Talks between Russian president Vladimir Putin and North Korean leader Kim Jong Un on a possible arms deal are set to begin soon.
Mr Kim travelled for two days in an armoured train to the Vostochny space centre in Russia's far east, in what was a highly scrutinised journey.
Pyongyang fired a ballistic missile hours ahead of the meeting.
The two sanctioned regimes are expected to strike a deal that exchanges weapons for humanitarian aid.
The meeting between Mr Kim and Mr Putin is being closely watched by the US and its allies, although Pyongyang and Moscow deny that their talks are about military cooperation.
The White House said it had new information that negotiations between Russia and North Korea were on a weapons deal were "actively advancing".
National Security Council spokesman John Kirby said Russia's Defence Minister Sergei Shoigu had tried to "convince Pyongyang to sell artillery ammunition" to Russia during a recent visit to North Korea.
North Korea also wants food aid and possibly technology to help its banned nuclear and missiles programme, analysts say.
But the Kremlin said on Tuesday that the "fully fledged visit" would cover "bilateral relations, the situation in the region and in the global arena".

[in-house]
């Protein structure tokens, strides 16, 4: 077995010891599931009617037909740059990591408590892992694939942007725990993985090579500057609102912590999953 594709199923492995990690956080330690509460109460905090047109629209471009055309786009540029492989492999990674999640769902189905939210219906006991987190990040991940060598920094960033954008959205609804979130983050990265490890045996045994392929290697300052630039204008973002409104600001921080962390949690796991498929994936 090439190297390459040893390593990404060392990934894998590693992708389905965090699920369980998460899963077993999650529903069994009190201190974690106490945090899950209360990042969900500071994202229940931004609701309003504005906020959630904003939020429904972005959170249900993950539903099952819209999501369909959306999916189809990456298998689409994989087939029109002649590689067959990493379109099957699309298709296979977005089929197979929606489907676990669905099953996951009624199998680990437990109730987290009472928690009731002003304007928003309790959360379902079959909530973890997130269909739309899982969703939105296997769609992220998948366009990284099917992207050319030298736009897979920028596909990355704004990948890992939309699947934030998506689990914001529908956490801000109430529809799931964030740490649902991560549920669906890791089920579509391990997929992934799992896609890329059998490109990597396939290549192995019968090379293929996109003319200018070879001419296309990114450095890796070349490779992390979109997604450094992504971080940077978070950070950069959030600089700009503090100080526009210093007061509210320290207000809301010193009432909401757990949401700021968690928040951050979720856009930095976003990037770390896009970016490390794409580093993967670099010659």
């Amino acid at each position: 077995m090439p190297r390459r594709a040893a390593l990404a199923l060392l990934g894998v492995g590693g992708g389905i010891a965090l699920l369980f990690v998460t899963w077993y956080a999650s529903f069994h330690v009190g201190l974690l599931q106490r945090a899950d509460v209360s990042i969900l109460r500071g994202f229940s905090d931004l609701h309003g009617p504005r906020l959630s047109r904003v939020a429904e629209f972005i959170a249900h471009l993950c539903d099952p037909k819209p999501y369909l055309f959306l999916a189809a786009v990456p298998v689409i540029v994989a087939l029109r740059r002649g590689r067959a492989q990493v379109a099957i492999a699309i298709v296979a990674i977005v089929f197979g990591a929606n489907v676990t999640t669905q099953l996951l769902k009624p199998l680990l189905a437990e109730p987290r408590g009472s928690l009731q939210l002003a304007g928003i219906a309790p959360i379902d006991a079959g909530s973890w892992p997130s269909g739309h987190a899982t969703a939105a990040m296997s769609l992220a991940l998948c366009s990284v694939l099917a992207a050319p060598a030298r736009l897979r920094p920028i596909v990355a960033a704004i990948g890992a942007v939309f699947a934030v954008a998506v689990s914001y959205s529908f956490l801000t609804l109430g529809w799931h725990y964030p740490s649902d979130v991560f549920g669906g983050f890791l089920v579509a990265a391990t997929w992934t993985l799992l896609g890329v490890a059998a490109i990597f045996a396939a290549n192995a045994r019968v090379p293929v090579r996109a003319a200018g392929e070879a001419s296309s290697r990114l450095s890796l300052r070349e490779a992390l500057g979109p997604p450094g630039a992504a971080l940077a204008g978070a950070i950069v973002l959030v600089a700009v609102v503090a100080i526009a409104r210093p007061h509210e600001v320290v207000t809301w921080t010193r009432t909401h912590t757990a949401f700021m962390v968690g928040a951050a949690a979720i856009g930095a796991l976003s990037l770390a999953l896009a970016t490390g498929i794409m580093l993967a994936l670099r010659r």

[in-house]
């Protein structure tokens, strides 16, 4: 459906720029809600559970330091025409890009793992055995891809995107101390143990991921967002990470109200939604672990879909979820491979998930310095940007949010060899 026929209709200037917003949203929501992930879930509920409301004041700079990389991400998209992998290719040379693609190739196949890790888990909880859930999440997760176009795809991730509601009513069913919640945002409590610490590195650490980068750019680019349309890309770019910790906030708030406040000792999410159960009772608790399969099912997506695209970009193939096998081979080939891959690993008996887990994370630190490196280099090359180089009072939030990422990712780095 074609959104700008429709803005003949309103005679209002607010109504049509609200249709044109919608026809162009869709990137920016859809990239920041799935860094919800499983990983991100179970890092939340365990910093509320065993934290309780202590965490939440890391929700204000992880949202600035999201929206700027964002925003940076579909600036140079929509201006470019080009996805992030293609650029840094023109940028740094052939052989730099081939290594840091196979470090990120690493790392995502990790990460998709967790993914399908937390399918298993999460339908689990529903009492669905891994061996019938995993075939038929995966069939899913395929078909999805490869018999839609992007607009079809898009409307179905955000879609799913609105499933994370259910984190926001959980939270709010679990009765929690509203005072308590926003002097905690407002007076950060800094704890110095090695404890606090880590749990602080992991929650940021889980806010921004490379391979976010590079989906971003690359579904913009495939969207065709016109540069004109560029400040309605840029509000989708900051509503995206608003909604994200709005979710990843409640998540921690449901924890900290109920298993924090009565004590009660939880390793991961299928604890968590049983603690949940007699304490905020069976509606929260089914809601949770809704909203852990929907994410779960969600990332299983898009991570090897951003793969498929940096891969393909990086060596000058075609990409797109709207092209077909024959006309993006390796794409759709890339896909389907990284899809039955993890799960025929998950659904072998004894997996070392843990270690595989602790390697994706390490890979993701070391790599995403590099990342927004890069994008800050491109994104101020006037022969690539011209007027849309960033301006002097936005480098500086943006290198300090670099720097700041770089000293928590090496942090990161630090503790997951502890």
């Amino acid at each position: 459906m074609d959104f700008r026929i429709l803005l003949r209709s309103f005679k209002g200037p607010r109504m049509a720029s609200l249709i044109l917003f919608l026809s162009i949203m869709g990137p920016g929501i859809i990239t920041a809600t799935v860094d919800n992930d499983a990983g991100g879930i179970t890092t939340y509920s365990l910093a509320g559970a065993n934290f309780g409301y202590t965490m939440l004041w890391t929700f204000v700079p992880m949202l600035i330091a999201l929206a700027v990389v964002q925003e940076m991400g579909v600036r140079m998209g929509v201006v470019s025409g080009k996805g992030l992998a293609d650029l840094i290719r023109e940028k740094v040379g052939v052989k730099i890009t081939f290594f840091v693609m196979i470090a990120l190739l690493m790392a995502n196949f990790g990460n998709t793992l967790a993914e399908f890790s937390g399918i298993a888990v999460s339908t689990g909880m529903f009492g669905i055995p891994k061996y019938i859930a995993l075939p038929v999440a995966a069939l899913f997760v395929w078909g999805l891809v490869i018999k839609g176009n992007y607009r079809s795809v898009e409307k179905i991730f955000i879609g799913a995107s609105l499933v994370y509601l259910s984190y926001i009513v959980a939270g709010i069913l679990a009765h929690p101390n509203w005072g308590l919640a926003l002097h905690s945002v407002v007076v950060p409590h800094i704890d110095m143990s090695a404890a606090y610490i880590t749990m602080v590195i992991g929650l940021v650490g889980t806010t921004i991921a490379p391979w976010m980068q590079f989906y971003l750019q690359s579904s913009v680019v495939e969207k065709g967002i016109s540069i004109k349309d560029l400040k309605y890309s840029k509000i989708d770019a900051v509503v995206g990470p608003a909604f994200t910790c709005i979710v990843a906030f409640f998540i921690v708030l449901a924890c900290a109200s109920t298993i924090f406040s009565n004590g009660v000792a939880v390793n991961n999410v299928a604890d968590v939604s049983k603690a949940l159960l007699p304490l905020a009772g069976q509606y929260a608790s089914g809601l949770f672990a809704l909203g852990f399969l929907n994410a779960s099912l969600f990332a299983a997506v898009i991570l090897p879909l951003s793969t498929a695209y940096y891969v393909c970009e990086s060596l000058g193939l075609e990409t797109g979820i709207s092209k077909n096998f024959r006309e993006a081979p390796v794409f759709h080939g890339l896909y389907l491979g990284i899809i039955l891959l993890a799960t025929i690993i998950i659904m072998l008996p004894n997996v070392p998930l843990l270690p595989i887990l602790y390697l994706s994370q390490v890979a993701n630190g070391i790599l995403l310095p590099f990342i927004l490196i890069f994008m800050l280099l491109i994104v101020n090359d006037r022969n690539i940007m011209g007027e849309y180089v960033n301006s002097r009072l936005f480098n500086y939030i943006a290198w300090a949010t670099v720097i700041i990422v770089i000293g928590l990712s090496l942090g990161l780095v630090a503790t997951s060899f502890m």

Mr Kim said his visit shows shows the "strategic importance" of ties between Pyongyang and Moscow, North Korean state media reported.
Kremlin spokesman Dmitry Peskov said Russia would always act in its national interest.
"The interests of our two countries are important to us, and not warnings from Washington," he was quoted as saying by Russian media.
The highly anticipated visit was expected to take place in Vladivostok where Mr Putin was hosting an economic forum - but Mr Kim's train trundled past the city and headed north towards the space centre.
The Vostochny space centre is Russia's most advanced space centre and is said to be a pet project for Mr Putin.
North Korea may seek co-operation from Russia on its space programme. Late last month, it failed a for second time to place a spy satellite in orbit after a rocket failure.
On his way to the space centre, Mr Kim made a brief stop at the border station of Khasan on Tuesday morning where he was greeted by a Russian delegation as a brass band played.
Mr Kim's train is rumoured to include at least 20 heavy bulletproof carriages. The extra weight means the train is very slow - it can only travel at around 37mph (59 km/h).
The North Korean leader's last trip abroad was to Vladivostok in 2019 for a summit with Mr Putin after the collapse of nuclear disarmament talks with the then-US president, Donald Trump.